Guest Post: Recent Developments in the "Arogyapacha: Kani" Case

We bring you a guest post from Rohan Saha, a final year student at the Nalsar University of Law, Hyderabad, on some recent developments in the Arogyapacha case, as reported in this Tehelka article here. On behalf of SpicyIP, Rohan also spoke with Dr Pushpangadan (ex TGBRI member who was the key person who drew up the benefit sharing proposal involving the Kanis: a proposal that has been lauded by international bodies such as the UN, World Bank etc) .

Recent Developments in the “Arogyapacha: Kani” Case

In an earlier post, Shamnad discussed the case of the Kani’s wonder berry – the “Arogyapacha”. For those who are outside the loop regarding the matter: the “Jeevani” drug, was developed by scientists at the Tropical Botanic Garden and Research Institute (TBGRI), based on the tribal medicinal knowledge of the Kani tribe of the Western Ghats and subsequently became a worldwide phenomenon with anti-fatigue, immunity-enhancing and liver-protecting properties (the drug also has a couple of patent / trademark controversies to its credit as noted in an earlier post, after all what’s a wonder drug if it’s ownership isn’t disputed?) .

Most people noted the benefits that accrued to the Kani tribe as a result of the licensing agreement between the TBGRI and the Arya Vaidya Pharmacy (AVP). The license fee and two percent royalty (for a period of ten years) on the profits were to be shared equally by the TBGRI and the Kani tribe. In addition, the plant itself was to be procured by the AVP exclusively from the Kani tribe through a trust which was formed for the purpose.

Unfortunately this arrangement hasn’t proved to be beneficial to the tribe. The tribe has been receiving no benefits from the sale of the drug. Kuttimathan Kani, who was one of the three people who introduced the herb to the world, is suffering with his wife and daughters who are seriously unwell. He has no money for their treatment and his family of six subsists solely on the basis of government rations and forest produce.

A recent article by Tehelka, explains that the patent (which was a process patent) has expired and the AVP as well as 11 others are now producing the drug while the tribe is completely cut off from the benefits. The trust, which was started with a corpus of Rs. 10 lakhs has exhausted its funds and is subsisting only on the basis of the royalties paid; it is barely enough to pay the bills. Furthermore, the trust members, as per its President’s admission, are in the dark about the agreement between the TBGRI, AVP and the Kani tribe. Besides the Rs. 10 Lakhs and a Rs. 2.5 Lakh royalty, received between 1999 – 2005, the trust has received no further funds even though “Jeevani” has become wildly successful (it sells for about $35 for 100 capsules or Rs. 160 for 75gm jars).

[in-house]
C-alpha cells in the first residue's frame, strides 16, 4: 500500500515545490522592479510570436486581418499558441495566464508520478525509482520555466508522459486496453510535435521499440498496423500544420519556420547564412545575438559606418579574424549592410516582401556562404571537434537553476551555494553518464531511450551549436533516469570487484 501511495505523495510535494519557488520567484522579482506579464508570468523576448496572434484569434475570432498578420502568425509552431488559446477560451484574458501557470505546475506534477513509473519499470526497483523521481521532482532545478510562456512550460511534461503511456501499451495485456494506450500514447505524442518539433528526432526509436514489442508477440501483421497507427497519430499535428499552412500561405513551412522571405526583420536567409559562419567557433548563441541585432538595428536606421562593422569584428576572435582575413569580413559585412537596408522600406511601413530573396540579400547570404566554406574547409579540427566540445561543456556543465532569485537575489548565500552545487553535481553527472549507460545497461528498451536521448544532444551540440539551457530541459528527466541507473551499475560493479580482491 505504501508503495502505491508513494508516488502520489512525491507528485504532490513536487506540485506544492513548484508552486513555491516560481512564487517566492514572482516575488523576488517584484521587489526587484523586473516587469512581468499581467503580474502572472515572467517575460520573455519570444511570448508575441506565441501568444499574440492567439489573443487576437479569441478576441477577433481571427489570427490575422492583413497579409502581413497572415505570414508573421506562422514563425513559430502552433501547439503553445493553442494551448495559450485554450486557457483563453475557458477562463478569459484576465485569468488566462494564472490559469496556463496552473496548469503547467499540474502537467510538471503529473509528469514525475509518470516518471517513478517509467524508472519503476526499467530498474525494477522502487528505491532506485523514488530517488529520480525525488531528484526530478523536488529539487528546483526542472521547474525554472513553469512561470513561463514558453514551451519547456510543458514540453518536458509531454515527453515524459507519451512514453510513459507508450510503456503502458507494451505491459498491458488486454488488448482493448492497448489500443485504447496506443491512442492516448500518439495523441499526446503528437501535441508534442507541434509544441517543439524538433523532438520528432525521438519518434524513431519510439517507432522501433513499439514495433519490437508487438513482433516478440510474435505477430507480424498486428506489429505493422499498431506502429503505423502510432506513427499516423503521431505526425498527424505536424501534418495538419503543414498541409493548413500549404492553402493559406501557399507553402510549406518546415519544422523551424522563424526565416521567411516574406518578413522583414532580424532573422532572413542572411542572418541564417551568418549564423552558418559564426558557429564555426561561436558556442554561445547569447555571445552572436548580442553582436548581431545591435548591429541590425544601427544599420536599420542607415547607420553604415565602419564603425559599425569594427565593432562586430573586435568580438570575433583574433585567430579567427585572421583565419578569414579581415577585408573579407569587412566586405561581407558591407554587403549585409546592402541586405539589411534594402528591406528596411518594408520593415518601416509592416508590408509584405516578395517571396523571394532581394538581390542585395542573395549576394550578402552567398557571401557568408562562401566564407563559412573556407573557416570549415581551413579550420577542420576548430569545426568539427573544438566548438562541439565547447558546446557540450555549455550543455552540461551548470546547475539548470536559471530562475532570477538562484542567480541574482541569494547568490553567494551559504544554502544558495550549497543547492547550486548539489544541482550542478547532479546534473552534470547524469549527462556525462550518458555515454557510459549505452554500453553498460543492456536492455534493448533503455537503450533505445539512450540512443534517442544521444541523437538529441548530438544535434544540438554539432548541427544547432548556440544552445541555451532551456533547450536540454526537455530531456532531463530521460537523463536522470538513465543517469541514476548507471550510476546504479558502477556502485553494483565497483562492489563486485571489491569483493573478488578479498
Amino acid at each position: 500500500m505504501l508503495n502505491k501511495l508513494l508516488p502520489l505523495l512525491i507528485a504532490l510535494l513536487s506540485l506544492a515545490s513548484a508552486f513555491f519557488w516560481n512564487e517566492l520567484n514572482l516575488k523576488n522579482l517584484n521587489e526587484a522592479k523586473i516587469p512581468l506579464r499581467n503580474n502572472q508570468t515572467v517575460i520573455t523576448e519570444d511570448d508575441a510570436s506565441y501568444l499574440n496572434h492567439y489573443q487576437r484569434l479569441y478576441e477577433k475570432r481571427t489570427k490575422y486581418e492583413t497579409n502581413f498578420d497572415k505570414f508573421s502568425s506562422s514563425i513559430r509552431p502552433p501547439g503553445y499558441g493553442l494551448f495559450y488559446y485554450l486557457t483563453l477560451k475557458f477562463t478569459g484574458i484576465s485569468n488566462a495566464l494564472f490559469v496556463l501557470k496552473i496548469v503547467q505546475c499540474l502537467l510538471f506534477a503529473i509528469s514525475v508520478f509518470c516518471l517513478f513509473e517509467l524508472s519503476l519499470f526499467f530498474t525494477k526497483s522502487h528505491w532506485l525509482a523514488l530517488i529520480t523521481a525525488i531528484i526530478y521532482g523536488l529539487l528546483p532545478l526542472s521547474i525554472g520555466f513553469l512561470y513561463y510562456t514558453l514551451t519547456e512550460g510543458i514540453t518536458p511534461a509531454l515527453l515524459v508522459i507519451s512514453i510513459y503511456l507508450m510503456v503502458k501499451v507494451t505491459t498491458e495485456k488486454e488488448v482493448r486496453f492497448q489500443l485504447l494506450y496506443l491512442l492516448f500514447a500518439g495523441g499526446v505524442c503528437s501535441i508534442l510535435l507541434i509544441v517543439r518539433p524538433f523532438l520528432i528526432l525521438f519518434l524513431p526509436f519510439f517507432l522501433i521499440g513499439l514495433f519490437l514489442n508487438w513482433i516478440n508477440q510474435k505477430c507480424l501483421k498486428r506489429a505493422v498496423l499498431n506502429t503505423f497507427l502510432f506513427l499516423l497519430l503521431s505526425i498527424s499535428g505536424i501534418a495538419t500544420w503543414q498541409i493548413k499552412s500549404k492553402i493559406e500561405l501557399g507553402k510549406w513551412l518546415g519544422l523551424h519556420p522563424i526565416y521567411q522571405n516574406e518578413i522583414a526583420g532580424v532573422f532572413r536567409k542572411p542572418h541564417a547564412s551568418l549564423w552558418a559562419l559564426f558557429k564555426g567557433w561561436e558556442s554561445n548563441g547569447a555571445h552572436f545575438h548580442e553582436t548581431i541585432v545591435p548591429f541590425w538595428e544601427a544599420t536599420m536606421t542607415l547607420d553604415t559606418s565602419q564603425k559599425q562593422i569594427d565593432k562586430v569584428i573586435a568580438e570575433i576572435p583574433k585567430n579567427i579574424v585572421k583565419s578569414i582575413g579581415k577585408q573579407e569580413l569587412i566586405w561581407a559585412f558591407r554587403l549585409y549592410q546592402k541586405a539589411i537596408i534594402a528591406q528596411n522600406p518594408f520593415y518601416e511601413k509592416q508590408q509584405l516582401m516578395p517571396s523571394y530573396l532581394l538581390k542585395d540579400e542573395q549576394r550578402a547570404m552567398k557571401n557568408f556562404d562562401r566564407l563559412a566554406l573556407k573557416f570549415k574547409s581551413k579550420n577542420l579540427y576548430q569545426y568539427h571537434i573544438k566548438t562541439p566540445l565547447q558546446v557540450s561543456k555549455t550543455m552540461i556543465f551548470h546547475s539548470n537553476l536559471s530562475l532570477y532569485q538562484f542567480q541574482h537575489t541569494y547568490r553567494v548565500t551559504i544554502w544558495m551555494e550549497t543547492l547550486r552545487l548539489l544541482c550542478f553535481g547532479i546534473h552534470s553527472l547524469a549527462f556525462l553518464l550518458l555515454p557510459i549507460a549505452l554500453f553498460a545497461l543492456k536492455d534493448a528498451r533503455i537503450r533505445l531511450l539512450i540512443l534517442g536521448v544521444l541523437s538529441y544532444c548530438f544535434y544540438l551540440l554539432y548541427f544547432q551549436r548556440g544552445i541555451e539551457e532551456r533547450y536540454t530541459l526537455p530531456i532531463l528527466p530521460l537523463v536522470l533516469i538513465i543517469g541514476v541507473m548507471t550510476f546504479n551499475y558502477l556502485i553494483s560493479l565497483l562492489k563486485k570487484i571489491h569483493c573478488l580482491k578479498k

The deal had faced troubled waters since its inception when the Kerala forest department refused permission to the Kani tribe to either cultivate or collect the “aarogyapacha” plant and sell it to AVP. Since the plant was endemic the forest department even turned down an offer by AVP to pay the Kani initial seed money for cultivation, and enter into a buy-back arrangement for five tonnes of leaves a month (by virtue of the Forest Act, 1927 the Department is entitled to treat the forests as its personal estates). Subsequently a cultivation plan was introduced due to the intervention of the TBGRI.

According to Tehelka, Dr Pushpangadan, ex – director of the TBGRI (who was the director when the license agreement was signed) when asked about the state of the trust and the tribe, blamed the lack of education for the failure of the Kani tribals to benefit from the demand for “aarogyapacha” and charged that government with the duty to ensure that the tribe receives the benefit.

When we spoke to him, Dr Pushpangadan informed us that the patent expired in December 2007, as did the license agreement. Since then many companies have advertised “Jeevani” but he claims that none of these companies have actually started producing the product. The AVP has ceased production since the license agreement has expired and will be paying royalty on the stock they have left and this royalty will be shared between the TBGRI and the trust as per the license agreement.

The TGBRI itself will now start producing the drug and wishes to enter into a similar license agreement with the Kani tribe, but Dr. Pushpangathan thinks this will be a tough proposition since some members of the tribe now oppose the trust. The root cause of this opposition is the recent election which was held in order to elect a new board for the trust. The ex – board was ousted in the elections and the members of the ex – board now oppose the actions of the trust! Dr. Pushpangadan mentioned that the TGBRI has attempted to sort out matters between the tribe members but mediation has failed.